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Transfer of investigation u/s 406 CrPC at the behest of the accused: Possible?

Section 406 CrPC does not empower the Supreme Court to transfer an investigation from one state to the other.

Namit Saxena

Sushant Singh Rajput, a very talented actor, died recently in Mumbai. His father has lodged an FIR on July 25 in Patna. The accused Rhea Chakroborty immediately approached the Supreme Court under Section 406 of the Code of Criminal Procedure (CrPC) seeking transfer of the FIR in Patna to Mumbai.

Meanwhile, the Bihar government recommended for a Central Bureau of Investigation (CBI) probe, which was accepted by the Centre in principle. The CBI has now lodged an FIR in the case.

The plea filed by Chakraborty was heard by a Single Judge Bench of Justice Hrishikesh Roy earlier this week.

Two important questions arise for consideration at this juncture:

  1. Can investigation of an FIR be transferred u/s 406 CrPC?

  2. Can an accused choose the investigating agency which should investigate allegations against her?

Let us attempt answers to these.

Section 406(1) CrPC states as follows –

“406. Power of Supreme Court to transfer cases and appeals.

(1)Whenever it is made to appear to the Supreme Court that an order under this section is expedient for the ends of justice, it may direct that any particular case or appeal be transferred from one High Court to another High Court or from a Criminal Court subordinate to one High Court to another Criminal Court of equal or superior jurisdiction subordinate to another High Court.

A bare perusal of the provision makes it abundantly clear that an order under this section is to meet the ends of justice, and a particular ‘case or appeal’ can be transferred from a court to court. This Section does not empower the Supreme Court to transfer an investigation from one state to the other. The power under this section can only be used to transfer a case/appeal pending before a court to a court in another jurisdiction.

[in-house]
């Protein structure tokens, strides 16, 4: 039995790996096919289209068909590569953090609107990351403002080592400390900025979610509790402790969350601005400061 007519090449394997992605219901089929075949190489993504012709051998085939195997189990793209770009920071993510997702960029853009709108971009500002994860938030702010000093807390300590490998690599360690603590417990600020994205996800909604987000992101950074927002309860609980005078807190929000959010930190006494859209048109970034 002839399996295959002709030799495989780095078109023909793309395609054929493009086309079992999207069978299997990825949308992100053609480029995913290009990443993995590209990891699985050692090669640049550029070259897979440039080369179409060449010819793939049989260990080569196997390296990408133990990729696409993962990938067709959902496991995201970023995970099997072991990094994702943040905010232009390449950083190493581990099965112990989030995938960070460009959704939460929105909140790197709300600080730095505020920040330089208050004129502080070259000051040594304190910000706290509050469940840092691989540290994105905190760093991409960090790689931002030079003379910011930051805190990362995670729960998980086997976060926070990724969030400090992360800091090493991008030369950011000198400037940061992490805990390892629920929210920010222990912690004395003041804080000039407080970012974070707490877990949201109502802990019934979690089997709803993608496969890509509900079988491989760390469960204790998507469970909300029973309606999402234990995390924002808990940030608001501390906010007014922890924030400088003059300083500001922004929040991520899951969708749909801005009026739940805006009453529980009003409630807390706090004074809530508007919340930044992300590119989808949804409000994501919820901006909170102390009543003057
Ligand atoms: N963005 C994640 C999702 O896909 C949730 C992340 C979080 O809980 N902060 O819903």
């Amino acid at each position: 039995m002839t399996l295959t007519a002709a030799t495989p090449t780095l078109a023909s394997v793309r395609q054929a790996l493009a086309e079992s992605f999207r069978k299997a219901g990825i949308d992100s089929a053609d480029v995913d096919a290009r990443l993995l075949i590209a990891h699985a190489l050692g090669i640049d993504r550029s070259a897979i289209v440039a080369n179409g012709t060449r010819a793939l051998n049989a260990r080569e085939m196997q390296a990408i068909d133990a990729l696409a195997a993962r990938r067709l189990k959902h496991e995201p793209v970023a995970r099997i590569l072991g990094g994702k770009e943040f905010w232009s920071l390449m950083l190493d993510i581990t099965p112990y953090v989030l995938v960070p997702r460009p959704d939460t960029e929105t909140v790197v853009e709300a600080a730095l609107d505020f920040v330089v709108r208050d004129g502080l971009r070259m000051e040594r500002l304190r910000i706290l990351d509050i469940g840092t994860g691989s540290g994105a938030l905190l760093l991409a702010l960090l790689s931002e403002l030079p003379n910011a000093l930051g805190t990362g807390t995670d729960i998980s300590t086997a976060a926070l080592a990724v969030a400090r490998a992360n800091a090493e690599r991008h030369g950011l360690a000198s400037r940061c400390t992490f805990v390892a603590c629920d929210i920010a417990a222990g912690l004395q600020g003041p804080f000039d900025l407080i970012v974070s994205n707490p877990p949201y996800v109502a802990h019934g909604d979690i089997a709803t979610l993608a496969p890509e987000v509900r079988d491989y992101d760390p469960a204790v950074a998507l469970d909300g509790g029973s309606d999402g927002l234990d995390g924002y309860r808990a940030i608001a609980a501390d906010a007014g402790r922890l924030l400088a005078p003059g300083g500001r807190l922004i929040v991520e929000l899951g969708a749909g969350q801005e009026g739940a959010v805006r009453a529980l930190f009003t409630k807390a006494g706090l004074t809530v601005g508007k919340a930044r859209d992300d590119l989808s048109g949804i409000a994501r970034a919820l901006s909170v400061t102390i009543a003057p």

The CrPC as we know today was notified in 1974. Way back in 1978, the Supreme Court in Ram Chander Singh Sagar v. State of Tamil Nadu held that to move the Supreme Court for transfer of FIR u/s 406 CrPC amounts to ‘travelling the wrong street’.

This has been the settled position of law since then. There are multiple judgments which caution courts against ordinarily interfering at the stage of investigation.

The Supreme Court has time and again held that an investigation cannot be run at the behest of the accused. The accused has no choice in the manner in which she should be investigated. This upturns the entire criminal machinery.

Most recently, in Arnab Goswami’s case (2020), the Supreme Court held that “An accused person does not have a choice in regard to the mode or manner in which the investigation should be carried out or in regard to the investigating agency.”

In Romila Thapar (2018) it was held.

“The consistent view of this Court is that the accused cannot ask for changing the investigating agency or to do investigation in a particular manner including for court monitored investigation”

Therefore, the petition seeking transfer of investigation from Patna to Mumbai u/s 406 CrPC is untenable in view of the text of Section 406 CrPC, Ram Chander Singh’s judgment and other judgments mentioned here. At best, a petition under Article 32 of the Constitution could have been entertained.

Another interesting aspect of the case is the powers of the Single Judge. The Supreme Court amended its 2013 Rules recently in May 2020 and notified that certain matters related to bail and transfer of cases will be heard by a “judge sitting singly”. This amendment also allows a Single judge to hear ‘Applications for transfer of cases u/s 406 Crpc’.

Therefore, even under the Supreme Court Rules, the Single Judge can hear applications seeking transfer of cases and not transfer of investigations. Also, it will be interesting to see if the two-judge bench decision in Ram Chander Singh is deemed to be binding on the Single Judge.

The author is an Advocate-on-Record at the Supreme Court.

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